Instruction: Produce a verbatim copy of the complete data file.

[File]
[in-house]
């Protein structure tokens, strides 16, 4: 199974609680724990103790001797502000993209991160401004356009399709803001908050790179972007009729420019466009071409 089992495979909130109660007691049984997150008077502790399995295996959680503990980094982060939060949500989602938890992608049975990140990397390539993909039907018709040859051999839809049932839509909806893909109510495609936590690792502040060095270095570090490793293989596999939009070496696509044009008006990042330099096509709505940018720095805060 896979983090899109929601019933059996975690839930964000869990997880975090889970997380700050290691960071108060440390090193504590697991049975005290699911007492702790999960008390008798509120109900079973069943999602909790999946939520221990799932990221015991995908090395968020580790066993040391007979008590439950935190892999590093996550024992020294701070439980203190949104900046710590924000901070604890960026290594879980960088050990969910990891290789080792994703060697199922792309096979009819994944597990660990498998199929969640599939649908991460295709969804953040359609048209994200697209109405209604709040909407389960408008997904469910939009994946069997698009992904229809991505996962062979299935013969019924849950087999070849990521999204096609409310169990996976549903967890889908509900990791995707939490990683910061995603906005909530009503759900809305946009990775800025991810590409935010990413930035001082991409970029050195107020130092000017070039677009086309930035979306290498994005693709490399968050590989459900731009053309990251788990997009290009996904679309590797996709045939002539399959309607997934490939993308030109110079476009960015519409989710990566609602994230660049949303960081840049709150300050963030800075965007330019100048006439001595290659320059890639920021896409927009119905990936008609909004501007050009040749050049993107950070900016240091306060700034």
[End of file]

[in-house]
């Protein structure tokens, strides 16, 4: 199974609680724990103790001797502000993209991160401004356009399709803001908050790179972007009729420019466009071409 089992495979909130109660007691049984997150008077502790399995295996959680503990980094982060939060949500989602938890992608049975990140990397390539993909039907018709040859051999839809049932839509909806893909109510495609936590690792502040060095270095570090490793293989596999939009070496696509044009008006990042330099096509709505940018720095805060 896979983090899109929601019933059996975690839930964000869990997880975090889970997380700050290691960071108060440390090193504590697991049975005290699911007492702790999960008390008798509120109900079973069943999602909790999946939520221990799932990221015991995908090395968020580790066993040391007979008590439950935190892999590093996550024992020294701070439980203190949104900046710590924000901070604890960026290594879980960088050990969910990891290789080792994703060697199922792309096979009819994944597990660990498998199929969640599939649908991460295709969804953040359609048209994200697209109405209604709040909407389960408008997904469910939009994946069997698009992904229809991505996962062979299935013969019924849950087999070849990521999204096609409310169990996976549903967890889908509900990791995707939490990683910061995603906005909530009503759900809305946009990775800025991810590409935010990413930035001082991409970029050195107020130092000017070039677009086309930035979306290498994005693709490399968050590989459900731009053309990251788990997009290009996904679309590797996709045939002539399959309607997934490939993308030109110079476009960015519409989710990566609602994230660049949303960081840049709150300050963030800075965007330019100048006439001595290659320059890639920021896409927009119905990936008609909004501007050009040749050049993107950070900016240091306060700034």